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August 2008

Starship Troopers

Bugs, bugs everywhere!

It’s unlikely that somebody like Paul Verhoeven will ever be welcomed in Hollywood again. He had an incredible hot streak in the late ’80s and early ’90s, firing off high-concept critical and commercial hits like Robocop and Total Recall. What really set his films apart, though, was a vicious sense of humor and unparalleled mastery of satire. It’s rare that mainstream American movies function on more than one level (if that), but Verhoeven’s years in Dutch avant garde cinema gave him a deep love of breaking genre conventions. Robocop simultaneously condemns and revels in the ultraviolence of action films, and his biggest hit, Basic Instinct, was tagged as misogynist and homophobic by humorless watchdog groups oblivious to its hilarious mockery of misogyny and homophobia.

The joke started wearing thin for audiences with 1995’s camp classic Showgirls (an oddly prescient skewering of celebrity devoid of talent in the age of Tila Tequila and Paris Hilton), and many completely misinterpreted his return to violent sci-fi action with Starship Troopers two years later. It’s hard to believe anyone took a movie that opens with a shot for shot reconstruction of the notorious propaganda film Triumph of the Will and features uniforms straight out of 1939 Berlin at face value, but most Americans like their cheese straight-faced, thank you very much, and Starship Troopers simply will not do! Luckily, the rest of us can enjoy it as intended, especially now that the new Blu-ray edition has the movie looking and sounding light years better than ever before.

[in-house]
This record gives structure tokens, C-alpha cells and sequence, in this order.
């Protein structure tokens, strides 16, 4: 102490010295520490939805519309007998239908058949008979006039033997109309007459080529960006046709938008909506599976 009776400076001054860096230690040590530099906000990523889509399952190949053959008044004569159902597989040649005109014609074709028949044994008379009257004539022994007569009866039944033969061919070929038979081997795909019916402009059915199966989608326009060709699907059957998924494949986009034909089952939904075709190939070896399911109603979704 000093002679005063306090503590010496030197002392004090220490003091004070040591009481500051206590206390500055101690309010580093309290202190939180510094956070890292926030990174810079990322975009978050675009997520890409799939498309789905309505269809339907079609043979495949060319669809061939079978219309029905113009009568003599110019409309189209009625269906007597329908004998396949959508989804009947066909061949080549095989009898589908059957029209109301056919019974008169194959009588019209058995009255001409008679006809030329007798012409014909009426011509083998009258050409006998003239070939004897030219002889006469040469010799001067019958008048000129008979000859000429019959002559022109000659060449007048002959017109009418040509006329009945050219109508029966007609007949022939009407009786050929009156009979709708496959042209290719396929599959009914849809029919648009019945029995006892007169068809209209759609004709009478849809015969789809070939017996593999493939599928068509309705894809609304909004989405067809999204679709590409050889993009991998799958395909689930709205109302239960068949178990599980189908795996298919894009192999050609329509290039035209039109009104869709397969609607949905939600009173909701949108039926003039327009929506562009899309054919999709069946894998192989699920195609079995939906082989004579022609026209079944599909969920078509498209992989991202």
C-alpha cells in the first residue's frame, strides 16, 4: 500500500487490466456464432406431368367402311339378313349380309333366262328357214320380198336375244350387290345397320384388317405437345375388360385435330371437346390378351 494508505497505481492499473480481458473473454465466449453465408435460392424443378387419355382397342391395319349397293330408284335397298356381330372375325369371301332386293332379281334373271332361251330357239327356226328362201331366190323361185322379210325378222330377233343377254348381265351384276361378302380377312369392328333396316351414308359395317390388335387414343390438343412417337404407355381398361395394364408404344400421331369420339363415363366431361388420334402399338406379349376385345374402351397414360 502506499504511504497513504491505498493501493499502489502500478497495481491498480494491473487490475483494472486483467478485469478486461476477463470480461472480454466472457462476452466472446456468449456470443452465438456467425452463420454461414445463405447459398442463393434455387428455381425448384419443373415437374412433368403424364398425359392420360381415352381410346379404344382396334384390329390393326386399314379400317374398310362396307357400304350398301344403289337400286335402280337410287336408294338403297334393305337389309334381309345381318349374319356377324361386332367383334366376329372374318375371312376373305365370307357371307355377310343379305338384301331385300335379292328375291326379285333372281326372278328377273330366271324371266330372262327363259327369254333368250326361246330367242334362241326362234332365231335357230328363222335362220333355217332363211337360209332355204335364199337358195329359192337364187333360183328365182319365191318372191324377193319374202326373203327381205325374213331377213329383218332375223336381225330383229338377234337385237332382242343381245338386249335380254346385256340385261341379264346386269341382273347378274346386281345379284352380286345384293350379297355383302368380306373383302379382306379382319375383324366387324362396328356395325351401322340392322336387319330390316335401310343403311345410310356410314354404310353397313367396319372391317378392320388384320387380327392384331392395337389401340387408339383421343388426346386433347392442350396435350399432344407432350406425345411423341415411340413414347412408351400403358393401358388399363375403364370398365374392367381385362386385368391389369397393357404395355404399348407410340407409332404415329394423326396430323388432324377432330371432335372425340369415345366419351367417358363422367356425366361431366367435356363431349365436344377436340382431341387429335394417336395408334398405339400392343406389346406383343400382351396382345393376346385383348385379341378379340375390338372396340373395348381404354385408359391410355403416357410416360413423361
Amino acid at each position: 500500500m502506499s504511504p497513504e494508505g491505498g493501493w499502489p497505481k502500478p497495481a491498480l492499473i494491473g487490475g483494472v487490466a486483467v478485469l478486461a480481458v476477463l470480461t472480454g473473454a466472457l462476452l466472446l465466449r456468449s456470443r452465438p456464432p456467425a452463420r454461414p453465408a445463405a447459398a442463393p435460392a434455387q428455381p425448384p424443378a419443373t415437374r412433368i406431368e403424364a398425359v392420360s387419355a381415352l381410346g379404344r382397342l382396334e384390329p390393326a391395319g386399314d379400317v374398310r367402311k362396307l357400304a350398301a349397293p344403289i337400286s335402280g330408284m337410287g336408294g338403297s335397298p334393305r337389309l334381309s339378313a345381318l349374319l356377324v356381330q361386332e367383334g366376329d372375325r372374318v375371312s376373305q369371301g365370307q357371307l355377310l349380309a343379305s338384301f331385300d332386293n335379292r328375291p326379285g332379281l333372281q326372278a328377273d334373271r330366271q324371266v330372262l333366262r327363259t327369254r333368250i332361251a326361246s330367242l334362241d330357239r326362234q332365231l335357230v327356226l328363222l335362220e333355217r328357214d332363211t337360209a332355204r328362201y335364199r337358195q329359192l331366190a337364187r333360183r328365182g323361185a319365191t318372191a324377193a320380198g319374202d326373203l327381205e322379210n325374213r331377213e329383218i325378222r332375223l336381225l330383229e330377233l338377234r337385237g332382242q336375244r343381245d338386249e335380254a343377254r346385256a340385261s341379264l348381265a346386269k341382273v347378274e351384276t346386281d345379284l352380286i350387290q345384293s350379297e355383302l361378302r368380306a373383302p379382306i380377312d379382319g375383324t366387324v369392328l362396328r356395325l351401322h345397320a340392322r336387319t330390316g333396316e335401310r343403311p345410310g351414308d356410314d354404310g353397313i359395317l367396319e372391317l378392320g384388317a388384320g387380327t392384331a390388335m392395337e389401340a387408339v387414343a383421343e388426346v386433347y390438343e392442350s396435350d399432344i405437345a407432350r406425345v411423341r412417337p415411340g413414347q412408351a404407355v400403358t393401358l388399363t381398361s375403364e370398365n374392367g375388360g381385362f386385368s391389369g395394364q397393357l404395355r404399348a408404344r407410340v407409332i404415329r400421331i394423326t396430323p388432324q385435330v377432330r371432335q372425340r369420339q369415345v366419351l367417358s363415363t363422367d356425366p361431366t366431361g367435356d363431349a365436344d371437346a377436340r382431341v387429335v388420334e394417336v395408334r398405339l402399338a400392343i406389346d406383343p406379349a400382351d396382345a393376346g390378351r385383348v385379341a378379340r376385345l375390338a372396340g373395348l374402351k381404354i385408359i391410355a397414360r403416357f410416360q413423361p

Very loosely based on the novel by Robert Heinlein, Starship Troopers is the story of Johnny Rico, a handsome young lad in a post-imperialist Buenos Aires where everyone has chiseled features and speaks English. His dream is to gain citizenship by serving in the military and fighting the current scourge of humanity: the evil Arachnids from the planet of Klendathu. Boot camp doesn’t go well, though, and he’s about to go home in disgrace when Buenos Aires is completely decimated by an Arachnid attack. His simple respect for his civic duty soon becomes a quest for bug blood, or as one character shouts before one of the nefarious creatures sucks out his brain (yeah, they do that), “One day someone like me is gonna kill you and your whole f***ing race!”

There are a lot of great unsubstantiated stories about the making of Starship Troopers, like how Neil Patrick Harris was the only cast member who was let in on the joke, or how the Heinlein novel was licensed well into the pre-production of the film and until then it was known by the Ed Wood-tastic working title Bug Hunt at Outpost Nine. But they’re just icing on the cake of a film that’s pretty much as fun and subversive as you’re likely to find. The action sequences are still spectacular years later, and are only improved by Verhoeven’s constant reminders of just how naughty and bloodthirsty we are for enjoying them.

Verhoeven wisely reevaluated his career after Starship Troopers, partly because of its mixed reception and partly because it took the particular brand of savage satire he’d been refining for the previous decade as far as it could possibly go. He dropped the humor with 2000’s Hollow Man and turned in an unpleasant and oddly pedestrian horror flick that proved just how special his previous work was, and recently went legit with the award-nominated noir thriller Black Book. But his rebellious stint in Hollywood hit-making stands as one of the bright spots of a largely dismal time in filmmaking, and Starship Troopers is its campy jewel.


  © copyright scott howard